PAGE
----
The effect on the weather was no less dramatic. As the haze heated up, a serious of heavy thunderstorms were unleashed, hailstones causing livestock losses. Gilbert White described that summer in The Natural History of Selborne: Continue reading How a volcanic eruption in Iceland affected Britain
One of the effects of volcanic ash in the atmosphere is to scatter light. When only longer light waves reach the earth, the blood-red sunsets associated with volcanic explosions are observed.
More unusually, if the particles suspended in the atmosphere are all of a particular size, rather than a mixture, the sun and moon can turn blue. This phenomenon was seen in Britain when Krakatoa erupted in 1883:
Clouds of dust hung suspended in the stratosphere for months, causing strange after-effects. All over the world, the most beautiful sunsets were witnessed. In Paris, New York, London, and Cairo, the setting sun appeared blue, leaden, green and copper-coloured. At night, the moon and stars appeared green. – August 1963 issue of Popular Science
As expected, small birds struggled to survive the big freeze: long tailed tits, who had prospered over a succession of mild winters, dropped by 27% compared to last year, when they made the top ten for the first time. The biggest decline was in goldcrest sightings – down by 75%. Losses would have been worse without the tremendous response to calls for keeping bird tables well stocked.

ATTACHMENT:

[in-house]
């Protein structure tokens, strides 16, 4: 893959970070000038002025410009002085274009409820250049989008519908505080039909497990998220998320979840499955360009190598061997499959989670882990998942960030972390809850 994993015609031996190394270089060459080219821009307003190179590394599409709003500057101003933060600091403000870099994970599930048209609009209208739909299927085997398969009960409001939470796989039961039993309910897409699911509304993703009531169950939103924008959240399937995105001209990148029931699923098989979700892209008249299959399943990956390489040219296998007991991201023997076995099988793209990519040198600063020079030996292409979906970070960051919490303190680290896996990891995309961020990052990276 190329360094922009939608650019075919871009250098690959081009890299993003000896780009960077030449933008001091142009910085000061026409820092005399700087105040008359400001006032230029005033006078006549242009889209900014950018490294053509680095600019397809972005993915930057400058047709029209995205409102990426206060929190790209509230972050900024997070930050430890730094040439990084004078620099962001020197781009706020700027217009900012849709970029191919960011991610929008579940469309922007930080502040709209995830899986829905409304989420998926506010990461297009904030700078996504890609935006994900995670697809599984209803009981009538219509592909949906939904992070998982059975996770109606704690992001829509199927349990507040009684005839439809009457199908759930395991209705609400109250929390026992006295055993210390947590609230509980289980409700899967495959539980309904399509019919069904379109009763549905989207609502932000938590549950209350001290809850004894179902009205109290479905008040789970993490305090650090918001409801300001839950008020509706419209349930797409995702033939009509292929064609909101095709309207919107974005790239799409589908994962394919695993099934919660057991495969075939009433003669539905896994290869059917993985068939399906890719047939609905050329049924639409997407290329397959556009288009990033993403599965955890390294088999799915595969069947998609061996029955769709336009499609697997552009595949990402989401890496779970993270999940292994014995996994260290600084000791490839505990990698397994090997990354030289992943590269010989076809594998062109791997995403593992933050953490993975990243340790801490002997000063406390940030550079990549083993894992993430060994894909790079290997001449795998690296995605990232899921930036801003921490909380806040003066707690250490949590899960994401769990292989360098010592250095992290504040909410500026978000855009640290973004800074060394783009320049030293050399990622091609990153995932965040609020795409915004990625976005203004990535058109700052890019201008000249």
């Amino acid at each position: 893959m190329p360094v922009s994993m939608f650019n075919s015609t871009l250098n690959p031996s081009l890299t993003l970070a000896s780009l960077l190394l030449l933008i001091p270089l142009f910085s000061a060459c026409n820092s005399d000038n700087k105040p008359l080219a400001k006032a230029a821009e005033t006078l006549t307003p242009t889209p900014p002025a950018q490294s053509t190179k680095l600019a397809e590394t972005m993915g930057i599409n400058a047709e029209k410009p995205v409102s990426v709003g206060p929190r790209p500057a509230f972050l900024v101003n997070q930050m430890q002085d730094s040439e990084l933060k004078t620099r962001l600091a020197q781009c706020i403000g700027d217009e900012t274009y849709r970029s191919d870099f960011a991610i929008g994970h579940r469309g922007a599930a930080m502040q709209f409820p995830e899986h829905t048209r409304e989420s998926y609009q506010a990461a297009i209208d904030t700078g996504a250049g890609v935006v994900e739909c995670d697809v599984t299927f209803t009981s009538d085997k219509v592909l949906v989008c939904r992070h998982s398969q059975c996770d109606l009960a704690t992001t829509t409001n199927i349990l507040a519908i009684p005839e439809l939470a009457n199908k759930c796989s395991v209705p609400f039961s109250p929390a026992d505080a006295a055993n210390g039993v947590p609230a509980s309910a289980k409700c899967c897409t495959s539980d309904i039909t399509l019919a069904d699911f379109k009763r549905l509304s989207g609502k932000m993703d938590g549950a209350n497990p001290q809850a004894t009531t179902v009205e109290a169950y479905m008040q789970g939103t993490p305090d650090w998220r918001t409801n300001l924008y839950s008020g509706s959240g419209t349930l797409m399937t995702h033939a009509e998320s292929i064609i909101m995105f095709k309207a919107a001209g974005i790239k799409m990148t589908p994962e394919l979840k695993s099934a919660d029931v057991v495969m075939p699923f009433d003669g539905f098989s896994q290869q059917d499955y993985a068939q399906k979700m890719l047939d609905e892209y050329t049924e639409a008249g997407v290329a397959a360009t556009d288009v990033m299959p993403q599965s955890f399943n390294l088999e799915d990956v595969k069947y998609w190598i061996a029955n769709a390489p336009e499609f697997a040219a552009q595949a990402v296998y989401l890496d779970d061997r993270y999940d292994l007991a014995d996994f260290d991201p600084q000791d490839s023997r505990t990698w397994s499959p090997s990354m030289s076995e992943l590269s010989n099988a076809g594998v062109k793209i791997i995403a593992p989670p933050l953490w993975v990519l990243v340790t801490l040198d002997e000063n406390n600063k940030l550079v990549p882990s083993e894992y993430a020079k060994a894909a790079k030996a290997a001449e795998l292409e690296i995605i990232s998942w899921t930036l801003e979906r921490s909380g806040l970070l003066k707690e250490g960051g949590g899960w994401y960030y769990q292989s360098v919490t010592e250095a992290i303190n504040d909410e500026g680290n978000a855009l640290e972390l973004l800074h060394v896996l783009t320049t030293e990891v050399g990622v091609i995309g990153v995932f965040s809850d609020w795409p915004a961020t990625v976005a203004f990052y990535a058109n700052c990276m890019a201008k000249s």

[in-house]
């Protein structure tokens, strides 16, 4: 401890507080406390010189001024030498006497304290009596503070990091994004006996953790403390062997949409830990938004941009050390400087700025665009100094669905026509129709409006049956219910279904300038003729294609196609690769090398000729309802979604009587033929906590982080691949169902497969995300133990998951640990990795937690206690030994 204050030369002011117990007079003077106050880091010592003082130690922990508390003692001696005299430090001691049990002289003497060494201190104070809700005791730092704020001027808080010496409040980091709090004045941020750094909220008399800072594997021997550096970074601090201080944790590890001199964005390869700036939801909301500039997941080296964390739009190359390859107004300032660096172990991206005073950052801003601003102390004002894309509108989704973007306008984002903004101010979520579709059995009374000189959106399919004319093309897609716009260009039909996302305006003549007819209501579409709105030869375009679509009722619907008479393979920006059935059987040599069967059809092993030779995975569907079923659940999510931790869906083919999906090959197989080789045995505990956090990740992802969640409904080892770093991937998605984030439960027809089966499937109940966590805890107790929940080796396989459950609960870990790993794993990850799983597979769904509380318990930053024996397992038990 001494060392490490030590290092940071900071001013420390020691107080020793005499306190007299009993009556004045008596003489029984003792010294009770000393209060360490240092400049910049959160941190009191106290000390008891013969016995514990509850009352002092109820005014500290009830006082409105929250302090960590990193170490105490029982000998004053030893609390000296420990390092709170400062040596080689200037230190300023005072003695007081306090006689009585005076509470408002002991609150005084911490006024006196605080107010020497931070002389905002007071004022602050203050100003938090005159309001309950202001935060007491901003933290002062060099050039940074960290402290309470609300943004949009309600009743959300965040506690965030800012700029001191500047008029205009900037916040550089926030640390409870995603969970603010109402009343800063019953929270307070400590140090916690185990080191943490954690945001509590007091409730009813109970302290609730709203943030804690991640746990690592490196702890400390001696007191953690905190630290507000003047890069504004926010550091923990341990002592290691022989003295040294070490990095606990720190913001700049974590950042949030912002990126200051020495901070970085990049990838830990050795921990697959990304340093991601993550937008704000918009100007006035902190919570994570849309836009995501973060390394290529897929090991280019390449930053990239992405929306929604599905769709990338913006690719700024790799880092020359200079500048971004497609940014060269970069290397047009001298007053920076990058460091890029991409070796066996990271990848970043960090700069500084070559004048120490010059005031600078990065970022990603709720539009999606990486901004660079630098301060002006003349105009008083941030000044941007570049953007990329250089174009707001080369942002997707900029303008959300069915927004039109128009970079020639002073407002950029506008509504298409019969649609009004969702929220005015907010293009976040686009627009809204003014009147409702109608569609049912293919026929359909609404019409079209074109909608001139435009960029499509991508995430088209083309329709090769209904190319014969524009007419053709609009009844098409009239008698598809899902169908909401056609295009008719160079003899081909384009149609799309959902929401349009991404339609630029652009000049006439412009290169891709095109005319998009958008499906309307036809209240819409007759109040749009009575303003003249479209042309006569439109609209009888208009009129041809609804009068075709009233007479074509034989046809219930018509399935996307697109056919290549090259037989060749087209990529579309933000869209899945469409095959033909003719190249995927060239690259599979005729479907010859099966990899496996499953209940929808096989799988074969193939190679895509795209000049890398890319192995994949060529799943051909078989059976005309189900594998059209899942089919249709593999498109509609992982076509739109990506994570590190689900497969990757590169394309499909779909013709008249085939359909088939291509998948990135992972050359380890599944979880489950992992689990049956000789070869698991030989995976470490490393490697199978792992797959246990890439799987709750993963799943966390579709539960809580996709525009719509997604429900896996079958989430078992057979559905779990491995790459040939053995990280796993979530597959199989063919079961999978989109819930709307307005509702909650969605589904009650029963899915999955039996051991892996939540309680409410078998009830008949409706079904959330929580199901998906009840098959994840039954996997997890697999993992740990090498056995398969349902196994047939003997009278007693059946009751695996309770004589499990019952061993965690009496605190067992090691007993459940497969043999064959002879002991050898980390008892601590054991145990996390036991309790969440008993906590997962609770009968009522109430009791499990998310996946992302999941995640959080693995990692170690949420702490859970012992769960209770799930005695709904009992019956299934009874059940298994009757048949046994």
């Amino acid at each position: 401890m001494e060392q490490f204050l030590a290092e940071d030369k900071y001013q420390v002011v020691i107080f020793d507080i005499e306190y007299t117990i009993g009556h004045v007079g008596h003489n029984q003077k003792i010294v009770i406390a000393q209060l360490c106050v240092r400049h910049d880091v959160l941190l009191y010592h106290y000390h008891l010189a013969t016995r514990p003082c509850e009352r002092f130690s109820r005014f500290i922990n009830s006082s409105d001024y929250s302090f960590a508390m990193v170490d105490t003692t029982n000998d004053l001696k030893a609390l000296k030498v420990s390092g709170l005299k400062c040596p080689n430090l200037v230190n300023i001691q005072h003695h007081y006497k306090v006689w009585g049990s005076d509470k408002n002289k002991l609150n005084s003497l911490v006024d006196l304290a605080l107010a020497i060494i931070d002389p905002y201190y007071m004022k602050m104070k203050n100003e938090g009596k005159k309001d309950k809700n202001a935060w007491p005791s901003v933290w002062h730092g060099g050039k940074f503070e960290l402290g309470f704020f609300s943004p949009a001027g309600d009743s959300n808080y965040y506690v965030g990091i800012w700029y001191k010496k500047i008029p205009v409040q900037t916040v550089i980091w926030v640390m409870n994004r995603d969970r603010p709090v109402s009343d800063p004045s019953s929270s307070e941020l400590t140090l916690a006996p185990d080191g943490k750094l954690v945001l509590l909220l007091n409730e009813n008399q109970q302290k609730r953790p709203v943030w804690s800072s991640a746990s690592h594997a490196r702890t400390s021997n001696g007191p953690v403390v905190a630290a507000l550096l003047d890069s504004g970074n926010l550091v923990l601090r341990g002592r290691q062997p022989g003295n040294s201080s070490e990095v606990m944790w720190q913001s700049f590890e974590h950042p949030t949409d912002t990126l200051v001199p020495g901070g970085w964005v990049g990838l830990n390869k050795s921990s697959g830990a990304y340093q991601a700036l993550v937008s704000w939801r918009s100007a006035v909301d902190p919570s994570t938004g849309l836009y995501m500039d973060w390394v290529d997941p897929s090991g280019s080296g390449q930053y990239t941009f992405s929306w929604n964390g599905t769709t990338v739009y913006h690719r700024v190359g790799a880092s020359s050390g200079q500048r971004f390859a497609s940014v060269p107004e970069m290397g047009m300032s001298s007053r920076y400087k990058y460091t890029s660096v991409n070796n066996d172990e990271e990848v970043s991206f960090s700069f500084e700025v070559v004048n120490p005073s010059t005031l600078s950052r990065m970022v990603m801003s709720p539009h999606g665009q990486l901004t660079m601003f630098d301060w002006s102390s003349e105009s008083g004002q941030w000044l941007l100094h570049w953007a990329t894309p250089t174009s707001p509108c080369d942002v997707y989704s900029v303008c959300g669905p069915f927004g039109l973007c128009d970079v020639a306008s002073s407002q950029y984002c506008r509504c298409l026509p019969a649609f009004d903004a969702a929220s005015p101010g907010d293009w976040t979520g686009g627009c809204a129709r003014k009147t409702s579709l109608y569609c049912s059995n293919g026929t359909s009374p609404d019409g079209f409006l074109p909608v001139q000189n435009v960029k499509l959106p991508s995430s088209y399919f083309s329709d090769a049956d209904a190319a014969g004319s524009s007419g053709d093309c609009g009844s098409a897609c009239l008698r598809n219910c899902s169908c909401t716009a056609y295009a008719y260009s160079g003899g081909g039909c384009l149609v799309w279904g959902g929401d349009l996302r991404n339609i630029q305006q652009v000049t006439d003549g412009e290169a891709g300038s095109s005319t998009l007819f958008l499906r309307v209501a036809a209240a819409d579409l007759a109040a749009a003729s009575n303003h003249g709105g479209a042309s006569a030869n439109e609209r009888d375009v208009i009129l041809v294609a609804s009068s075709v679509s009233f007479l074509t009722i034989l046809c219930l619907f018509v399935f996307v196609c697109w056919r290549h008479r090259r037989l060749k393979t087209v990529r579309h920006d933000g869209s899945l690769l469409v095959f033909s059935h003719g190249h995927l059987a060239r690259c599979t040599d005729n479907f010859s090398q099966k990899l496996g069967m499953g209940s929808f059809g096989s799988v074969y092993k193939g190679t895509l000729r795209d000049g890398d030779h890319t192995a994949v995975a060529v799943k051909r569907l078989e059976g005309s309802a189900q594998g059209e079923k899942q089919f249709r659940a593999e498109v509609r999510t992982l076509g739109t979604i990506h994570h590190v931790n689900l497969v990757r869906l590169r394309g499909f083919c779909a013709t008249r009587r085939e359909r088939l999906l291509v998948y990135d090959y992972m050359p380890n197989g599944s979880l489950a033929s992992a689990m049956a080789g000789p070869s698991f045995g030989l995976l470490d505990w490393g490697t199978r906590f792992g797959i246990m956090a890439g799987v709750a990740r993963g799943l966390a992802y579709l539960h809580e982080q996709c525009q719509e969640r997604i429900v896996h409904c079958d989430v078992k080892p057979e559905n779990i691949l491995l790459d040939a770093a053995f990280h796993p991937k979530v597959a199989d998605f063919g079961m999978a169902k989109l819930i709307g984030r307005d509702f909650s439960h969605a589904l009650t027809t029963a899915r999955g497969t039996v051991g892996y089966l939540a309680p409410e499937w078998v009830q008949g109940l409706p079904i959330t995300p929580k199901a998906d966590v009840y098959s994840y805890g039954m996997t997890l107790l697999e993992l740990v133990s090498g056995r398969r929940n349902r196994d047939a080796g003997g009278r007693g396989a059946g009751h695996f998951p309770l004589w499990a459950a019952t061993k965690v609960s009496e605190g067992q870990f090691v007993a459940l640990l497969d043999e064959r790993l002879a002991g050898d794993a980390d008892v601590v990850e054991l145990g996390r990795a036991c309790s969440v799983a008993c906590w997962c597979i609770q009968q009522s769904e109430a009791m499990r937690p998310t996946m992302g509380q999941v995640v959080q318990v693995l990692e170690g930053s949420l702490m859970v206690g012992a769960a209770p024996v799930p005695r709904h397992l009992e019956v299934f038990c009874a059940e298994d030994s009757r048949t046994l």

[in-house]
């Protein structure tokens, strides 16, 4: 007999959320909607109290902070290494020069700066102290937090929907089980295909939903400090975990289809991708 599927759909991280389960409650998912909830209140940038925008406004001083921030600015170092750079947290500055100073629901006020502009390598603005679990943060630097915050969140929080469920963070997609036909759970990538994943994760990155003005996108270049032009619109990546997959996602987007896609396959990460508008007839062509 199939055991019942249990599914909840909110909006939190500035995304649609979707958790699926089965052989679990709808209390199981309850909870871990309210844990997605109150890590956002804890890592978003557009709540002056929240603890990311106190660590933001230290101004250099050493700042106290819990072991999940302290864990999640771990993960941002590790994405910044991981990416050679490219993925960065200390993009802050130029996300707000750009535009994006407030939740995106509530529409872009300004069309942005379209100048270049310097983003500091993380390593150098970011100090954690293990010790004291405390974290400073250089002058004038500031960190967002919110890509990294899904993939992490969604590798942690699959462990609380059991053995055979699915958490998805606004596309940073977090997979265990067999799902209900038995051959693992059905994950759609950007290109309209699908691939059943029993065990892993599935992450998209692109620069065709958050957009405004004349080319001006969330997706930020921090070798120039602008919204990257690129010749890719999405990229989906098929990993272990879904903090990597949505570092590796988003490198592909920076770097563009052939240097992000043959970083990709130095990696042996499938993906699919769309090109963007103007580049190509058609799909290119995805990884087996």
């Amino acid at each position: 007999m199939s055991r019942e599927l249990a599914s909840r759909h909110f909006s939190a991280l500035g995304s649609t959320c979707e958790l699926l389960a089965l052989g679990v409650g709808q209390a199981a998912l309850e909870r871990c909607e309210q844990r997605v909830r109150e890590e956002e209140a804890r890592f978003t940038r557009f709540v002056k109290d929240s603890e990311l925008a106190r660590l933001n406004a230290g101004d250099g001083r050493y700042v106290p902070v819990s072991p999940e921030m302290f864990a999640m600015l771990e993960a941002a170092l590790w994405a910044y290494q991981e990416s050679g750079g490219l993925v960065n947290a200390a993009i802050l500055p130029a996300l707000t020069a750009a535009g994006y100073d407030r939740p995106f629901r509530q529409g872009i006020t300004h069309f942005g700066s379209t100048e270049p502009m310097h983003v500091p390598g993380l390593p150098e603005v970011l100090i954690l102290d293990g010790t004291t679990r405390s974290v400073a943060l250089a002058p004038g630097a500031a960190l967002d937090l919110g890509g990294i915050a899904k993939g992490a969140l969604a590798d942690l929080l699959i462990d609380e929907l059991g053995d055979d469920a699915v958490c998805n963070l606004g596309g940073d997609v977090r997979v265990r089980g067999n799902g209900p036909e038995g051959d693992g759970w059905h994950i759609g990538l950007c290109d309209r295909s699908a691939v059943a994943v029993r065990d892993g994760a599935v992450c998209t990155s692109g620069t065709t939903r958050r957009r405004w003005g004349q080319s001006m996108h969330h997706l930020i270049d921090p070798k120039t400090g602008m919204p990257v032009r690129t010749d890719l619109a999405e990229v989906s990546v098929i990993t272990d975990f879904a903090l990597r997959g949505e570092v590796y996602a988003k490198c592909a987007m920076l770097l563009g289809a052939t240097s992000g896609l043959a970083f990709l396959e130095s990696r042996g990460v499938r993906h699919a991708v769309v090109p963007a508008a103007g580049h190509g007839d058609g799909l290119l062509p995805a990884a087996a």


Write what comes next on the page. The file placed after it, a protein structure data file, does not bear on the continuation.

Another effect of the hard winter was a movement of countryside birds into gardens in their search for food. Sightings of redwings increased by 185%, fieldfares by 73% and song thrushes by 51%. Yellowhammers and bullfinches were also more frequent garden visitors. Continue reading Results of 2010 RSPB Garden Birdwatch
Photo by Andy Swash
The location is a secret: somewhere in Herefordshire, and in an oak wood. So secret that it’s taken several months to even disclose the news of its finding to the public.
The last sighting of the Ghost Orchid (Epipogium aphyllum) was in Buckinghamshire back in 1986 and in 2005 it was declared extinct. But amateur botanist sleuth Mark Jannink never gave up. He runs a motorbike business for a living, but his passion is wild flowers, and last September his persistence paid off. Continue reading The ghost orchid still haunts British woods
The RSPB is gathering extensive information about exactly where swifts are nesting in the UK. It is suspected that their rapid decline in recent years is linked with a drop in suitable nesting sites, as buildings are modernised.
The first year’s survey reveals that of the houses where swifts are nesting:
- Over half (51%) were built before 1919
- Exactly a quarter were built between 1919-1944
- Over half (52%)had been known swift nesting sites for more than 10 years
- Almost a fifth (16%) were considered threatened
- Almost 5% of swifts were recorded in churches
The data will be used to make sure that exhilarating displays of screaming swifts continue being part of British summers.